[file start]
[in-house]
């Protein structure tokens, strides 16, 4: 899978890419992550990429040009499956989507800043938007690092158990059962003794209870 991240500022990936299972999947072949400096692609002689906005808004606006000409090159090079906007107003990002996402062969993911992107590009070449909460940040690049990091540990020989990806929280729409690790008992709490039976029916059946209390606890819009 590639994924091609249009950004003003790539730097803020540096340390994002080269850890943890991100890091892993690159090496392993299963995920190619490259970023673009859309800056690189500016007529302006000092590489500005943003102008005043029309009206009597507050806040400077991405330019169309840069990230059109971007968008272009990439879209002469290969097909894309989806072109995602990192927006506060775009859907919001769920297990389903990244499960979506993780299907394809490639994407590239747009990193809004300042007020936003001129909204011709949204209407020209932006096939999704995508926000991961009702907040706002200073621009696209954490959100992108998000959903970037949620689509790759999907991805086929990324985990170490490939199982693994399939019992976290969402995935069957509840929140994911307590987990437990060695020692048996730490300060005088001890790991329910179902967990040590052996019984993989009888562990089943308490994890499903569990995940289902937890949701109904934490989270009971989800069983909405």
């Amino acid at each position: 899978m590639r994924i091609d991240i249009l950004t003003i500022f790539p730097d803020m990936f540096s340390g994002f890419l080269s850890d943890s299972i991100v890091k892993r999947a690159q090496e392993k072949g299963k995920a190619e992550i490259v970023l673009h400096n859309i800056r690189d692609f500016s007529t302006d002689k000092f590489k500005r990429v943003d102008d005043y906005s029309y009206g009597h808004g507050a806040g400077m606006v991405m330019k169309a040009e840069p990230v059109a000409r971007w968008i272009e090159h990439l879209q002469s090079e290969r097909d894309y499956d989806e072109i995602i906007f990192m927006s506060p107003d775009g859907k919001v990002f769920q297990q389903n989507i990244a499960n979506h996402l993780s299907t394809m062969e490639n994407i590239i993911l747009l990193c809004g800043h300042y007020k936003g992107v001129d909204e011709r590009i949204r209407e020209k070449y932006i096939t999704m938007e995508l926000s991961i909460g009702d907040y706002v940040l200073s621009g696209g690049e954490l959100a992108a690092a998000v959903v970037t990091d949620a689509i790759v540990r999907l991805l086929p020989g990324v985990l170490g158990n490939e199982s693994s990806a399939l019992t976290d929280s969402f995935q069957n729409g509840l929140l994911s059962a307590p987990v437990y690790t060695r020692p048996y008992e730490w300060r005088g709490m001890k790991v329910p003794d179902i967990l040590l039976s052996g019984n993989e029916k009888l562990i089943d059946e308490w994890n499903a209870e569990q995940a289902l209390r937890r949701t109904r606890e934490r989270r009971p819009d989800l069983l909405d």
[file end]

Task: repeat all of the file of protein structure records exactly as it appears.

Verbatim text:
[in-house]
């Protein structure tokens, strides 16, 4: 899978890419992550990429040009499956989507800043938007690092158990059962003794209870 991240500022990936299972999947072949400096692609002689906005808004606006000409090159090079906007107003990002996402062969993911992107590009070449909460940040690049990091540990020989990806929280729409690790008992709490039976029916059946209390606890819009 590639994924091609249009950004003003790539730097803020540096340390994002080269850890943890991100890091892993690159090496392993299963995920190619490259970023673009859309800056690189500016007529302006000092590489500005943003102008005043029309009206009597507050806040400077991405330019169309840069990230059109971007968008272009990439879209002469290969097909894309989806072109995602990192927006506060775009859907919001769920297990389903990244499960979506993780299907394809490639994407590239747009990193809004300042007020936003001129909204011709949204209407020209932006096939999704995508926000991961009702907040706002200073621009696209954490959100992108998000959903970037949620689509790759999907991805086929990324985990170490490939199982693994399939019992976290969402995935069957509840929140994911307590987990437990060695020692048996730490300060005088001890790991329910179902967990040590052996019984993989009888562990089943308490994890499903569990995940289902937890949701109904934490989270009971989800069983909405």
């Amino acid at each position: 899978m590639r994924i091609d991240i249009l950004t003003i500022f790539p730097d803020m990936f540096s340390g994002f890419l080269s850890d943890s299972i991100v890091k892993r999947a690159q090496e392993k072949g299963k995920a190619e992550i490259v970023l673009h400096n859309i800056r690189d692609f500016s007529t302006d002689k000092f590489k500005r990429v943003d102008d005043y906005s029309y009206g009597h808004g507050a806040g400077m606006v991405m330019k169309a040009e840069p990230v059109a000409r971007w968008i272009e090159h990439l879209q002469s090079e290969r097909d894309y499956d989806e072109i995602i906007f990192m927006s506060p107003d775009g859907k919001v990002f769920q297990q389903n989507i990244a499960n979506h996402l993780s299907t394809m062969e490639n994407i590239i993911l747009l990193c809004g800043h300042y007020k936003g992107v001129d909204e011709r590009i949204r209407e020209k070449y932006i096939t999704m938007e995508l926000s991961i909460g009702d907040y706002v940040l200073s621009g696209g690049e954490l959100a992108a690092a998000v959903v970037t990091d949620a689509i790759v540990r999907l991805l086929p020989g990324v985990l170490g158990n490939e199982s693994s990806a399939l019992t976290d929280s969402f995935q069957n729409g509840l929140l994911s059962a307590p987990v437990y690790t060695r020692p048996y008992e730490w300060r005088g709490m001890k790991v329910p003794d179902i967990l040590l039976s052996g019984n993989e029916k009888l562990i089943d059946e308490w994890n499903a209870e569990q995940a289902l209390r937890r949701t109904r606890e934490r989270r009971p819009d989800l069983l909405d």